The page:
Prosecutors are calling accusations of misconduct against the lead prosecutor in John Goodman’s DUI manslaughter case a poorly-timed ploy to get the polo mogul out of a 16-year prison sentence after several other attempts have failed, according to the newest arguments filed in the case.
The response from the Florida Attorney General’s office comes after Goodman’s legal team late last month filed paperwork with the Fourth District Court of Appeal in West Palm Beach seeking to have the appellate court temporarily give up its jurisdiction so they can bring the case back before Circuit Judge Jeffrey Colbath and argue for a new trial.
Defense attorneys Roy Black and Richard Strafer say Goodman, who last year was convicted in the February 2010 death of 23-year-old Scott Wilson, was the victim of unfair treatment from traffic homicide prosecutor Ellen Roberts. They say Roberts used her position to curry favor with politicians as she applied for an interim state attorney job, and that she later began lobbying for a job at the civil firm that represented Wilson’s father in a wrongful death suit.
But attorney Assistant Attorney General Richard Valuntas called the allegations without merit in a response he filed with the appellate court late last week. He argues that Goodman’s team failed to demonstrate how Roberts’ actions would identify as misconduct under state law.
“Relinquishing jurisdiction in this case would be the antithesis of judicial economy and would promote the piecemeal review of the issues in this case, which is highly disfavorable,” Valuntas wrote.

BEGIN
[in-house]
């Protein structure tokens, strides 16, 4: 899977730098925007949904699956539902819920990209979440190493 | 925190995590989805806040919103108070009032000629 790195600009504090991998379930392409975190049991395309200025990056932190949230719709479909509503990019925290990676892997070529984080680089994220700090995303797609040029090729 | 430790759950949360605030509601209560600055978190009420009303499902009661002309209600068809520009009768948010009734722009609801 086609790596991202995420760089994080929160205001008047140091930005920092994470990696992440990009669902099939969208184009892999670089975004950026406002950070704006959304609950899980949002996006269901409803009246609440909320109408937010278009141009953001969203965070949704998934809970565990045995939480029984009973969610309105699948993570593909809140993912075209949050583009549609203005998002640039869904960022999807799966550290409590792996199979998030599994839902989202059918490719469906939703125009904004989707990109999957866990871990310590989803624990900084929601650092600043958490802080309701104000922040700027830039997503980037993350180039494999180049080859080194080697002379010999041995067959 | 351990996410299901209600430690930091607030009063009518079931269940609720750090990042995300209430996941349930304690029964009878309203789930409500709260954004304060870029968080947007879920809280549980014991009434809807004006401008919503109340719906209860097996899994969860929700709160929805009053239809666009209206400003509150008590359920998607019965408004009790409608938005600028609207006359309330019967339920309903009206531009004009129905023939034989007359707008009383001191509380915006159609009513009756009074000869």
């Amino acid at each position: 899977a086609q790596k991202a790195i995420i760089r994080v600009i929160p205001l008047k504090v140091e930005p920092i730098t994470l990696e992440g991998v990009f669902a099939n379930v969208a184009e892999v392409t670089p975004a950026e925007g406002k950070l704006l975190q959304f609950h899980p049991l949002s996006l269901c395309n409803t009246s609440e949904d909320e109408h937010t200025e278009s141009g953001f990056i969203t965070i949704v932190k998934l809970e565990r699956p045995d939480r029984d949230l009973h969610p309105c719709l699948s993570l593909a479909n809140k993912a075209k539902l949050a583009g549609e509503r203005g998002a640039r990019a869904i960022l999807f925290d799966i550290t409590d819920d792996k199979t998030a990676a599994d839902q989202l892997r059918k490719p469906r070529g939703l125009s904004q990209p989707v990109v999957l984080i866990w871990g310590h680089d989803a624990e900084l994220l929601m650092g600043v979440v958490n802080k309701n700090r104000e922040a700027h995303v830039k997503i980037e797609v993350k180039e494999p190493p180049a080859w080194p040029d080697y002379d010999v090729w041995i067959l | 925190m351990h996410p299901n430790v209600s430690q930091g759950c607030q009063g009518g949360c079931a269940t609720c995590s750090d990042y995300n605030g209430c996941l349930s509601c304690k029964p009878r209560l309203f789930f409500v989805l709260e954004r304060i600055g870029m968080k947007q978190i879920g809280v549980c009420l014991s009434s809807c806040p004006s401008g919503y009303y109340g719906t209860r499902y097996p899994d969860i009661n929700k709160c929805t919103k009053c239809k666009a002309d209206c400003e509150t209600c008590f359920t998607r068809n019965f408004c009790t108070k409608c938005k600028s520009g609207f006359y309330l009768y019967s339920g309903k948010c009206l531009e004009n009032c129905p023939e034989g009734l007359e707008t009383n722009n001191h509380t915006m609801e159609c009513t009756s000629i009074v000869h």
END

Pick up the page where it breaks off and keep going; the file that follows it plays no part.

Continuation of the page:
Roberts, who retired in May after more than two decades as a prosecutor, has since June been working part time at the Lytal, Reiter, Smith, Ivey & Fronrath law firm. Firm partner Scott Smith represented Scott Wilson’s father, William, in the wrongful death suit Goodman settled with Wilson’s parents for an estimated $40 million on the eve of his trial last March.
Goodman’s team last month provided emails between Smith and Roberts showing that Roberts had asked Smith last year to let his brothers-in-law know that she was vying for a job as Palm Beach County State Attorney to finish out the 10 months remaining of former top prosecutor Michael McAuliffe’s term.
Although Smith is married to the sister of U.S. Rep. Tom Rooney, R-Tequesta, and state Rep. Patrick Rooney Jr., R-West Palm Beach, both brothers told The Palm Beach Post last month that they have known Roberts even longer than Smith. Tom Rooney, a grade-school friend of Roberts’ daughter — who still reverentially refers to the prosecutor as “Mrs. Roberts” — credits Roberts with sparking his own interest in a career in law and called the misconduct accusation “absurd.”
Valuntas, in the state’s response, said Goodman’s team only filed the “attack” on Roberts because their previous attempts to have Goodman’s case overturned have so far failed. If the appellate court allows Goodman to take his case back to trial court, then Colbath could schedule a hearing to discuss the allegations against Roberts before issuing a ruling. He also could elect to make a decision without a ruling.
But if the court denies Goodman’s request, then the next step will be for the Fourth DCA to hear oral arguments in his appeal. Among the issues Goodman’s team has presented as grounds for appeal are improper rulings they say Colbath made during the trial, and allegations of jury misconduct centered around juror Dennis DeMartin’s revelation that he had conducted his own drinking experiment the night before deliberations.
Roberts on Wednesday called the defense team’s motion a personal attack, and said she would be shocked if the appellate court entertained it.
“I don’t understand why they even wasted their time to do this,” Roberts said. “It’s sort of a worthless motion.”